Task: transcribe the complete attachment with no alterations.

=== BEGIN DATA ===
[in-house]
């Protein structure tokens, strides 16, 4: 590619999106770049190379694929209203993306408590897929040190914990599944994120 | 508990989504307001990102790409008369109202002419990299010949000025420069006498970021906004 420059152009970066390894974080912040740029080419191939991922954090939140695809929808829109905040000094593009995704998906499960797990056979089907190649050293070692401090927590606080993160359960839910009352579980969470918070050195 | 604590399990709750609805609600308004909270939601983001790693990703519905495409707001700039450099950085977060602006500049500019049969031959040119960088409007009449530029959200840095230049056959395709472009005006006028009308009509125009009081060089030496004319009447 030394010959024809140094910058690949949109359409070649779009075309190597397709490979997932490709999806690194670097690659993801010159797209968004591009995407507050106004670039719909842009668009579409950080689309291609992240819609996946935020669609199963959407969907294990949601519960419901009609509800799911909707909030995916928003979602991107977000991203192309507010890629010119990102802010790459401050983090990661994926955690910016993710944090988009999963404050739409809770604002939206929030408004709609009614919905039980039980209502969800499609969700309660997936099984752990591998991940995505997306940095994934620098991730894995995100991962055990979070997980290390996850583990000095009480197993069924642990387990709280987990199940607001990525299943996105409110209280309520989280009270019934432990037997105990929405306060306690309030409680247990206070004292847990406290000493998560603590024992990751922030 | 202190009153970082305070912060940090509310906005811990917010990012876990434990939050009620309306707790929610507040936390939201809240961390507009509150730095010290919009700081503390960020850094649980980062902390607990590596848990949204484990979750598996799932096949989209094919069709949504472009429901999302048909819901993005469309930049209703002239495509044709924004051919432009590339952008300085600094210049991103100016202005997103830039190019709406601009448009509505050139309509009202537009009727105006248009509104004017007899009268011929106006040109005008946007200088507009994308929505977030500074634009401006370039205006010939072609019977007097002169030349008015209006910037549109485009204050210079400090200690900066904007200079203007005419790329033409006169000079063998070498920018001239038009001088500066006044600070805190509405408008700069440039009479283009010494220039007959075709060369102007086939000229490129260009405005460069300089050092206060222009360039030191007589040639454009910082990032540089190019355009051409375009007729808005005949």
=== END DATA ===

[in-house]
């Protein structure tokens, strides 16, 4: 590619999106770049190379694929209203993306408590897929040190914990599944994120 | 508990989504307001990102790409008369109202002419990299010949000025420069006498970021906004 420059152009970066390894974080912040740029080419191939991922954090939140695809929808829109905040000094593009995704998906499960797990056979089907190649050293070692401090927590606080993160359960839910009352579980969470918070050195 | 604590399990709750609805609600308004909270939601983001790693990703519905495409707001700039450099950085977060602006500049500019049969031959040119960088409007009449530029959200840095230049056959395709472009005006006028009308009509125009009081060089030496004319009447 030394010959024809140094910058690949949109359409070649779009075309190597397709490979997932490709999806690194670097690659993801010159797209968004591009995407507050106004670039719909842009668009579409950080689309291609992240819609996946935020669609199963959407969907294990949601519960419901009609509800799911909707909030995916928003979602991107977000991203192309507010890629010119990102802010790459401050983090990661994926955690910016993710944090988009999963404050739409809770604002939206929030408004709609009614919905039980039980209502969800499609969700309660997936099984752990591998991940995505997306940095994934620098991730894995995100991962055990979070997980290390996850583990000095009480197993069924642990387990709280987990199940607001990525299943996105409110209280309520989280009270019934432990037997105990929405306060306690309030409680247990206070004292847990406290000493998560603590024992990751922030 | 202190009153970082305070912060940090509310906005811990917010990012876990434990939050009620309306707790929610507040936390939201809240961390507009509150730095010290919009700081503390960020850094649980980062902390607990590596848990949204484990979750598996799932096949989209094919069709949504472009429901999302048909819901993005469309930049209703002239495509044709924004051919432009590339952008300085600094210049991103100016202005997103830039190019709406601009448009509505050139309509009202537009009727105006248009509104004017007899009268011929106006040109005008946007200088507009994308929505977030500074634009401006370039205006010939072609019977007097002169030349008015209006910037549109485009204050210079400090200690900066904007200079203007005419790329033409006169000079063998070498920018001239038009001088500066006044600070805190509405408008700069440039009479283009010494220039007959075709060369102007086939000229490129260009405005460069300089050092206060222009360039030191007589040639454009910082990032540089190019355009051409375009007729808005005949």